ON VARIOUS TRILEMMAS
A 2-Pager by Ajit Chaudhuri
Most of us are familiar with the concept of a ‘trilemma’. I for one, in college, wanted to do well in studies, cavort with beautiful women and play football. I learned soon enough that, at best, I had to pick two out of three and by doing so I would forego the third (and my second division is a tribute to my choices). The gastronomic trilemma (good food, served quickly, easy on the pocket, choose any two) is another that we all commonly face. The Government of Delhi has faced an engineering trilemma (to specification, on time, within budget, choose any two) vis-à-vis the Commonwealth Games and is well on course to make an international shame of a billion Indians.
Which brings me to the policy trilemma that is so much in the news these days thanks to the coverage of the economic downturn. It goes like this – a nation’s economic policy makers would like to achieve three objectives.
The first is to have an independent monetary policy, which translates to the central bank being able to use tools such as interest rates and money supply to stabilise the nation’s economy (and thereby deal with inflation, bubbles, depressions, overheating, and whatnot).
The second is to maintain stability in the nation’s currency exchange rate, thereby making it easier for households and business to engage with the world economy and plan for the future.
The third is to have an open capital market that allows for international flows of money, thereby enabling citizens to diversify their holdings by investing abroad and encouraging foreign investors to bring in resources and expertise.
And herein lies the trilemma – policy makers can at best choose two of the three objectives – by doing so, they lose control of the third. If they decide on an independent monetary policy and a fixed exchange rate, like China, they have to control the flow of capital in and out of the country. If they decide on a stable exchange rate and an open capital market, they cannot use monetary policy to address economic disruptions – the example of countries within the European Union, and Argentina in 1991, come to mind. And if they decide on an independent monetary policy and free flow of capital, such as the US and the UK, the currency has to float.
This helps to explain certain things. An economic downturn combined with high public debt has different implications for the UK, who can inflate away their debt and also enable a cheaper currency to stir exports, compared with those for the PIGS (i.e. Portugal, Italy, Greece and Spain, for whom neither policy option is available and cutting public expenditure and begging for handouts from Germany are the only ways ahead). China is reluctant to let its currency float (despite considerable pressure from the US) because of its implications on monetary policy and controlled capital flows as well as on the more obvious exports competitiveness of its economy.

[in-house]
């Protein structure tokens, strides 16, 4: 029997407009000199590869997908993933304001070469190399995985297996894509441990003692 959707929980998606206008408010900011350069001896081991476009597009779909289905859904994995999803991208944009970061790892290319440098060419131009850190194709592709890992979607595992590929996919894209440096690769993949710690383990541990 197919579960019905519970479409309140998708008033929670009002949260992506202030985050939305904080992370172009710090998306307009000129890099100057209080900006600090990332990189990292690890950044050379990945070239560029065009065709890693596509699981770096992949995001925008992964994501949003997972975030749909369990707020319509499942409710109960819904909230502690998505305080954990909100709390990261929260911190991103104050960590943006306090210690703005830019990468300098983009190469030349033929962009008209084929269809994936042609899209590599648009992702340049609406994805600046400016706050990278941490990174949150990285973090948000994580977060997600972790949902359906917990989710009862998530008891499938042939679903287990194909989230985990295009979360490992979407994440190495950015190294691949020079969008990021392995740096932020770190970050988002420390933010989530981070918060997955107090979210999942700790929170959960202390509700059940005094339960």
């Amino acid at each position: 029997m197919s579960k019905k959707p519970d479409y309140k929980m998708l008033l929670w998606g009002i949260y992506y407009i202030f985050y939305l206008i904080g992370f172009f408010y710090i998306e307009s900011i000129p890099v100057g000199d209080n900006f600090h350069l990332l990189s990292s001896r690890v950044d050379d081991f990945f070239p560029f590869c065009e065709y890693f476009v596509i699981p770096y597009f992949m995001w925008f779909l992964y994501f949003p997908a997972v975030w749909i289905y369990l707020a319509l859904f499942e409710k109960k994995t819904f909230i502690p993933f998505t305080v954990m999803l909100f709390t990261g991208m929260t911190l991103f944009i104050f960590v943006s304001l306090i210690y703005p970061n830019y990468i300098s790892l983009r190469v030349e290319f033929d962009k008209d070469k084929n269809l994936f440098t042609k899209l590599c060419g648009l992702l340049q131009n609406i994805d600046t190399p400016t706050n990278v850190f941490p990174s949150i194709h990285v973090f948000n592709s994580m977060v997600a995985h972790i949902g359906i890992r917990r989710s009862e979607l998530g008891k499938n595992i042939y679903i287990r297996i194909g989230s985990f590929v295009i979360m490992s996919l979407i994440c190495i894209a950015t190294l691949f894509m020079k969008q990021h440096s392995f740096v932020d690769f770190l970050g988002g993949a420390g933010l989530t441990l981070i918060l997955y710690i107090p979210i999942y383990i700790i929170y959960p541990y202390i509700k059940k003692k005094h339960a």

There are two criticisms to the policy trilemma . The first relates to the validity of the objectives. There are arguments in favour of including employment creation and inequality reduction as explicit policy objectives for central banks. There are also arguments against the free flow of capital as an objective, and examples (Chile, Malaysia) wherein capital controls are seen to have contributed to greater policy autonomy. The second relates to its ‘all or nothing’ approach, with arguments in favour of adopting intermediate options in the three policy domains, such as capital account management through selective controls and managed currency exchange rates.
Which brings me to the final trilemma of this paper – the donor trilemma. In this era of extra-ordinary donor power and domination within the Indian non-governmental development sector, I find that most of the better donors have three (not always explicit) objectives for their NGO funding policy.
• To work with and support NGOs that are excellent – that lead the way, that develop models for others to replicate, that have a single-minded focus on working with the poorest, that influence policy, etc.
• To work with NGOs that are honest – that put their (the NGOs) intended beneficiaries at the centre of their work, that reflect on efficacy and the change they actually bring about, that develop rigorous and transparent systems and procedures, that are accountable to their stakeholders, etc.
• To get their NGO partners to do what they (the donors) want and/or think is right – on what is done, how, where, who for, and why.
The donor trilemma is that any NGO that meets two of the objectives is thereby unable to meet the third. Excellent and honest NGOs are genetically incapable of being driven primarily by donor priorities, and there is only so much that they will do to meet donor demands. Honest butt-kissers will at best be mediocre in their work. And excellent NGOs that also kowtow around to their donors will have difficulty in being true to themselves.
Development funding agencies would do well to understand the implications of the donor trilemma. One, no NGO partner can meet all three objectives. Two, the choice of which objective you are willing to let go should be critical to your choice of NGO partners. And three, any NGO that adheres to your every command is compromising on either excellence or on honesty.